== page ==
You know what I tell people who are in my office because they let the police search their car and, well, the police found that bag of weed that the “arrestee” had no idea was stashed in the center console? I don’t initially tell them anything. First I ask them why they would ever let the cops search if they knew they had weed in the car.
Of course, everybody lets them search because “they were going to search anyway”- which is probably true. Although, in my mind, that’s actually more reason to tell them not to. Either way, if you tell them they can search, they will. If you tell them not to search, they will then, too. Or, so people think.
It matters if you don’t consent, though. If you tell them not to and they do anyway, your lawyer may be able to get that crack pipe that your friend accidentally left in your jacket pocket suppressed.
I say that you may be able to get it suppressed, because whether you consent is not necessarily the end of the game. Even if you don’t consent, they can search if they’ve got something law people call “exigent circumstances.” Exigent circumstances is a really confusing way to describe something that gives the cops a real belief that you’re breaking the law. Like, for instance, when they pull you over for speeding and when they’re getting your license you’re wearing your “I HEART Weed” shirt, you’ve got a smoking one-hitter sitting in your lap and a large cloud of burnt cannabis is escaping your open window.
In that case, it doesn’t matter if you give them consent. They’re going to search the car, and the judge will be ok with that.
It doesn’t even have to rise to that level, though. Generally speaking, if you’re a jerk to the cops they’re going to find exigent circumstances. I mean, they may not actually find exigent circumstances, but they’ll end up being in the police report and being testified to in front of the judge.
So you should just go ahead and be polite, right? Right…. wait. Maybe.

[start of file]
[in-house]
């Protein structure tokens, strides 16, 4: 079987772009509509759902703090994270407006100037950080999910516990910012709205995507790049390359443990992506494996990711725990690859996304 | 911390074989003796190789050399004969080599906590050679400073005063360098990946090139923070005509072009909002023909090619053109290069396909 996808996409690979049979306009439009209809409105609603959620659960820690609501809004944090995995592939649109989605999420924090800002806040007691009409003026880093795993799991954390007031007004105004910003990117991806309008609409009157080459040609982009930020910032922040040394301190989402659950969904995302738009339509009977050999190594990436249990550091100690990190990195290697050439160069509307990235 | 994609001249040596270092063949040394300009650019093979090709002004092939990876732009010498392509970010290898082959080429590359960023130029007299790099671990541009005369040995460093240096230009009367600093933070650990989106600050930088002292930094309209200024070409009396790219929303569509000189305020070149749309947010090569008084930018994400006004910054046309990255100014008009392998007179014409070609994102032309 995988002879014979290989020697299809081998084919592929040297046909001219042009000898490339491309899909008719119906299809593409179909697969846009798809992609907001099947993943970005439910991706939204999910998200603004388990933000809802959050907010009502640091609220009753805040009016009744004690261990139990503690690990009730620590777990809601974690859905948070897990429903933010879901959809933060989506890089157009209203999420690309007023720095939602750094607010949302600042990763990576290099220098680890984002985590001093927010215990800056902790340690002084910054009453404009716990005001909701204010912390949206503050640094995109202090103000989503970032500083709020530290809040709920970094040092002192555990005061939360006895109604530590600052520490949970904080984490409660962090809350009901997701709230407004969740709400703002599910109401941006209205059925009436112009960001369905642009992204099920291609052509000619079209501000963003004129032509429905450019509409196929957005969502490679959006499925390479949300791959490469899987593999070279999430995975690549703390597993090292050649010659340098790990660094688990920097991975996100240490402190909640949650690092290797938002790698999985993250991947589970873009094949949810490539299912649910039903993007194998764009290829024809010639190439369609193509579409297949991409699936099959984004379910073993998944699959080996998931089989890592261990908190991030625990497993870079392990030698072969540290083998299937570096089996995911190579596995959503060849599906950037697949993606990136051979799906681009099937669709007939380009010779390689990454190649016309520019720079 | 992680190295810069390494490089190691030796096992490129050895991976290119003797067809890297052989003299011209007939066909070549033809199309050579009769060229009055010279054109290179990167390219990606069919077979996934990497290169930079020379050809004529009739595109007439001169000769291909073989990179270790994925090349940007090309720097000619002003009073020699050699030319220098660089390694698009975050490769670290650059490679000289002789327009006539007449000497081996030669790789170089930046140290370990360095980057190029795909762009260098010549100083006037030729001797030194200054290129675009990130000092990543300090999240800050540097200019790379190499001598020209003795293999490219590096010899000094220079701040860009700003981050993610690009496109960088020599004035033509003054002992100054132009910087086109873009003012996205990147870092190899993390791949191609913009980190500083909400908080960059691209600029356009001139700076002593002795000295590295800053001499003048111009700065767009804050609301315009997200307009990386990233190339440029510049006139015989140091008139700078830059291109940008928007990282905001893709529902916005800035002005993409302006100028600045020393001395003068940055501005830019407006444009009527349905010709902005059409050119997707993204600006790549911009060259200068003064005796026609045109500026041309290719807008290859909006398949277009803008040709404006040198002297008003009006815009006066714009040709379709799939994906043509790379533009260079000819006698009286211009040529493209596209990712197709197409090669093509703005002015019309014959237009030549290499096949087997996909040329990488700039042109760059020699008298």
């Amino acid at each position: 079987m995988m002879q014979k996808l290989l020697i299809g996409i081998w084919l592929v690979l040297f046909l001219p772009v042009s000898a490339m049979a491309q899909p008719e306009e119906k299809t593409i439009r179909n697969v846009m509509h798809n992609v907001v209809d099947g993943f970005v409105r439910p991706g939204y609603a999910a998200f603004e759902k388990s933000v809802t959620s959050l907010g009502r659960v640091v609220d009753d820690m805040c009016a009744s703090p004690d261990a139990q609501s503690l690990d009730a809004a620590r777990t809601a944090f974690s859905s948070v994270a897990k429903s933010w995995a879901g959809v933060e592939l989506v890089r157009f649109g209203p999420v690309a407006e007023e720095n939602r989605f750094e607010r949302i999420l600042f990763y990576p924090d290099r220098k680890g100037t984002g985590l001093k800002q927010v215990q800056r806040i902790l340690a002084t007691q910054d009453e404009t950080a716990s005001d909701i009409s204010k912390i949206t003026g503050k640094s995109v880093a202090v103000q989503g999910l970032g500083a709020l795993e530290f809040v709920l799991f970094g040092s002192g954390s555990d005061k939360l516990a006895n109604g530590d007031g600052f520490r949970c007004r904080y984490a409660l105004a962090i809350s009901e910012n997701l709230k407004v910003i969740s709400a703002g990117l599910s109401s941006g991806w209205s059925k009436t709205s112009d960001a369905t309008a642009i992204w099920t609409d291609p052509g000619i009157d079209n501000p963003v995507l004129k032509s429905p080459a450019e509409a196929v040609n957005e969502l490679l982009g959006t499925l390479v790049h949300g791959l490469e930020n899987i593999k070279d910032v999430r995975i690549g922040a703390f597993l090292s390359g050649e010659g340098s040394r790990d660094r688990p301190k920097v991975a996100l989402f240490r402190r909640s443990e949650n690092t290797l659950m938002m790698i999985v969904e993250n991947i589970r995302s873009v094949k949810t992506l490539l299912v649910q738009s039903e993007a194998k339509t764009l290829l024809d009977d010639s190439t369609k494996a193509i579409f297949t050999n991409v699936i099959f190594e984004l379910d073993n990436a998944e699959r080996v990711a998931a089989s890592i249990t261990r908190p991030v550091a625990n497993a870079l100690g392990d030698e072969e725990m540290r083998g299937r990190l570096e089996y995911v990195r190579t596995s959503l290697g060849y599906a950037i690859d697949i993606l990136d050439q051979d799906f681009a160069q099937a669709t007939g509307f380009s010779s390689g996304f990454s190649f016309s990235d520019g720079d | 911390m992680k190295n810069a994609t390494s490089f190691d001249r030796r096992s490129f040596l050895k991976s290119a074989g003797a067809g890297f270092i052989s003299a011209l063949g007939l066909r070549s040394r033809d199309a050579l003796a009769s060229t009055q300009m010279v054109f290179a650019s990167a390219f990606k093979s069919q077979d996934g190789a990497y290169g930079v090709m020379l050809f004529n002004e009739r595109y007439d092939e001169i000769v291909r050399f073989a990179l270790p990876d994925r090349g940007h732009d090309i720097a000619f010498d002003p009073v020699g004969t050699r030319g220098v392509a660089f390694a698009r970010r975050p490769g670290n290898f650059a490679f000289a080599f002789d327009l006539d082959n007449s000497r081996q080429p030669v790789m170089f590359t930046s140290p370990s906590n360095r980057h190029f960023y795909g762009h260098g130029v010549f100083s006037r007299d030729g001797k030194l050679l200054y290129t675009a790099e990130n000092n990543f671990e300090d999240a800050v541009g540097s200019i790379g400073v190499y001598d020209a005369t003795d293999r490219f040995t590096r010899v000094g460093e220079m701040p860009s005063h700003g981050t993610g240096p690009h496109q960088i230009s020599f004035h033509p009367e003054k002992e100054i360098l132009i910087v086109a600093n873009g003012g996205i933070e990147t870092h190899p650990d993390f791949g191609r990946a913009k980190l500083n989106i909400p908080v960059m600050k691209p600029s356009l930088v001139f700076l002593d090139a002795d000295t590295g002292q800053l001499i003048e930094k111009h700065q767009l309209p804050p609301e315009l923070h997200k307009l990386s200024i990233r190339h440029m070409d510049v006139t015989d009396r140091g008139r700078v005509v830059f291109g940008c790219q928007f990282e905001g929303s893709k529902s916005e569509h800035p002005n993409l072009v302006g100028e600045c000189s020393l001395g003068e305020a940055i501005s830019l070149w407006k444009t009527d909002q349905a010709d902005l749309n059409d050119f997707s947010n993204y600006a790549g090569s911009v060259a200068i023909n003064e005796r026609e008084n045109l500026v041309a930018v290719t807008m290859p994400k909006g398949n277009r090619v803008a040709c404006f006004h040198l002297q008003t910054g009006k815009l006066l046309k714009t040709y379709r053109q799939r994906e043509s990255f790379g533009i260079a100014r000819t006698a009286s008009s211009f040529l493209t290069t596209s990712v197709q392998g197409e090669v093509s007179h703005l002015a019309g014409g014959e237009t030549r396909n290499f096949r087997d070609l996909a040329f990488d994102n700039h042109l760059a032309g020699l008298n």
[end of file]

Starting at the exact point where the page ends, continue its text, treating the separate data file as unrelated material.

That’s what Joshua A. Fontaine did in the great state of Ohio. According to the recently decided case of Ohio V. Fontaine a lawman stopped Mr. Fontaine. During the stop, the lawman became “suspicious of criminal activity.”
Why was he suspicious, you ask? Because Mr. Fontaine was too damn polite, of course:
“While speaking to Mr. Fontaine I felt that his body language and his behavior was a little bit unusual. He was extremely — like almost overly polite, and he was breathing heavily at times while I was talking to him.”
Almost overly polite. Almost. Overly. Polite.
That’s what a cop in Ohio used as the major part of an excuse to pat Mr. Fontaine down for weapons, put him in a squad car, and call the K-9 cop.
Almost overly polite. That’s just silly.
Thankfully the trial court agreed, and tossed the whole case. Of course, the prosecutors couldn’t let that go, so they used taxpayer money to drag the case on through an appeal. The Appeals court agreed with the trial court:
“We agree with the trial court that “overly polite” and “heavy breathing” are not sufficient indicators that give rise to a reasonable suspicion of criminal activity.”
So, there you go. If you’re a jerk, the cops are probably going to search. If you’re polite, they’re probably going to search… but you might win on appeal. Isn’t that fantastic?